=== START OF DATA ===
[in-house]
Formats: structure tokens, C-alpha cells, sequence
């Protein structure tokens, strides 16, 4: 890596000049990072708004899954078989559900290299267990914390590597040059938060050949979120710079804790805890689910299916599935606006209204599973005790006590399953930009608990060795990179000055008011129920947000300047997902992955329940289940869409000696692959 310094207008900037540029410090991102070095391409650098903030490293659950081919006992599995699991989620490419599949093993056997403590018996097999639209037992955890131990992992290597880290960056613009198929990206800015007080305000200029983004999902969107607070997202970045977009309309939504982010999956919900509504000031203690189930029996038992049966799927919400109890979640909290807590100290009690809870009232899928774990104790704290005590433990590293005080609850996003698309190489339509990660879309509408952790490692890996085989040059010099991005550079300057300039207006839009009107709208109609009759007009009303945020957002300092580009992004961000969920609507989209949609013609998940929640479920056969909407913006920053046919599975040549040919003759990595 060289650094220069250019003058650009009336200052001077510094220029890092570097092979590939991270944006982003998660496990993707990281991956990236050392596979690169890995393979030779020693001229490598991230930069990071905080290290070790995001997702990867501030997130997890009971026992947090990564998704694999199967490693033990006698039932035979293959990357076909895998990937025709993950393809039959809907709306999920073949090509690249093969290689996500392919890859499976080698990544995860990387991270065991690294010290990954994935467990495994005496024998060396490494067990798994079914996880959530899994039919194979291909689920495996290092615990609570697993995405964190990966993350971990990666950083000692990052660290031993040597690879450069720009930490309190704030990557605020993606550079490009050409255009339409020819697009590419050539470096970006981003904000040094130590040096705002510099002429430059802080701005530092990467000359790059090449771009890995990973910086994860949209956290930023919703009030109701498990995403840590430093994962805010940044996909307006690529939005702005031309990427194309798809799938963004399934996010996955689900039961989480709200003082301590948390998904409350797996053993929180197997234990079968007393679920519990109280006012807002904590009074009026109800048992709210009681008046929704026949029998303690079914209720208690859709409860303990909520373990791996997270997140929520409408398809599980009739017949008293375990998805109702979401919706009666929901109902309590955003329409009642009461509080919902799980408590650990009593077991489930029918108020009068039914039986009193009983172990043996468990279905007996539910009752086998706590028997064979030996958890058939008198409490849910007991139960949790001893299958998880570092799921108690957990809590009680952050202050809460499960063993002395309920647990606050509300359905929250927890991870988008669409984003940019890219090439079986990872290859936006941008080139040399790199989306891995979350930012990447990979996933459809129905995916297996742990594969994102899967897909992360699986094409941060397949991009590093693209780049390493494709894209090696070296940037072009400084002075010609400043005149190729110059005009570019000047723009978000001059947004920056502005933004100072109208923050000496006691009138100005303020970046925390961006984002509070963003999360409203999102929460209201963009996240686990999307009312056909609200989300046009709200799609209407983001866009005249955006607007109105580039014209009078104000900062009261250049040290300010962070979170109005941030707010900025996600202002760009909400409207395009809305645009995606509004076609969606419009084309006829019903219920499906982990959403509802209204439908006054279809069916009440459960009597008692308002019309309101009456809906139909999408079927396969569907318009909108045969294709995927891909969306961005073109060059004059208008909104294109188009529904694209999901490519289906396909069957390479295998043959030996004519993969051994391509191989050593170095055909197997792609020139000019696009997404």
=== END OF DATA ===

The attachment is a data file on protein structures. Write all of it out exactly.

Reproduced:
[in-house]
Formats: structure tokens, C-alpha cells, sequence
């Protein structure tokens, strides 16, 4: 890596000049990072708004899954078989559900290299267990914390590597040059938060050949979120710079804790805890689910299916599935606006209204599973005790006590399953930009608990060795990179000055008011129920947000300047997902992955329940289940869409000696692959 310094207008900037540029410090991102070095391409650098903030490293659950081919006992599995699991989620490419599949093993056997403590018996097999639209037992955890131990992992290597880290960056613009198929990206800015007080305000200029983004999902969107607070997202970045977009309309939504982010999956919900509504000031203690189930029996038992049966799927919400109890979640909290807590100290009690809870009232899928774990104790704290005590433990590293005080609850996003698309190489339509990660879309509408952790490692890996085989040059010099991005550079300057300039207006839009009107709208109609009759007009009303945020957002300092580009992004961000969920609507989209949609013609998940929640479920056969909407913006920053046919599975040549040919003759990595 060289650094220069250019003058650009009336200052001077510094220029890092570097092979590939991270944006982003998660496990993707990281991956990236050392596979690169890995393979030779020693001229490598991230930069990071905080290290070790995001997702990867501030997130997890009971026992947090990564998704694999199967490693033990006698039932035979293959990357076909895998990937025709993950393809039959809907709306999920073949090509690249093969290689996500392919890859499976080698990544995860990387991270065991690294010290990954994935467990495994005496024998060396490494067990798994079914996880959530899994039919194979291909689920495996290092615990609570697993995405964190990966993350971990990666950083000692990052660290031993040597690879450069720009930490309190704030990557605020993606550079490009050409255009339409020819697009590419050539470096970006981003904000040094130590040096705002510099002429430059802080701005530092990467000359790059090449771009890995990973910086994860949209956290930023919703009030109701498990995403840590430093994962805010940044996909307006690529939005702005031309990427194309798809799938963004399934996010996955689900039961989480709200003082301590948390998904409350797996053993929180197997234990079968007393679920519990109280006012807002904590009074009026109800048992709210009681008046929704026949029998303690079914209720208690859709409860303990909520373990791996997270997140929520409408398809599980009739017949008293375990998805109702979401919706009666929901109902309590955003329409009642009461509080919902799980408590650990009593077991489930029918108020009068039914039986009193009983172990043996468990279905007996539910009752086998706590028997064979030996958890058939008198409490849910007991139960949790001893299958998880570092799921108690957990809590009680952050202050809460499960063993002395309920647990606050509300359905929250927890991870988008669409984003940019890219090439079986990872290859936006941008080139040399790199989306891995979350930012990447990979996933459809129905995916297996742990594969994102899967897909992360699986094409941060397949991009590093693209780049390493494709894209090696070296940037072009400084002075010609400043005149190729110059005009570019000047723009978000001059947004920056502005933004100072109208923050000496006691009138100005303020970046925390961006984002509070963003999360409203999102929460209201963009996240686990999307009312056909609200989300046009709200799609209407983001866009005249955006607007109105580039014209009078104000900062009261250049040290300010962070979170109005941030707010900025996600202002760009909400409207395009809305645009995606509004076609969606419009084309006829019903219920499906982990959403509802209204439908006054279809069916009440459960009597008692308002019309309101009456809906139909999408079927396969569907318009909108045969294709995927891909969306961005073109060059004059208008909104294109188009529904694209999901490519289906396909069957390479295998043959030996004519993969051994391509191989050593170095055909197997792609020139000019696009997404």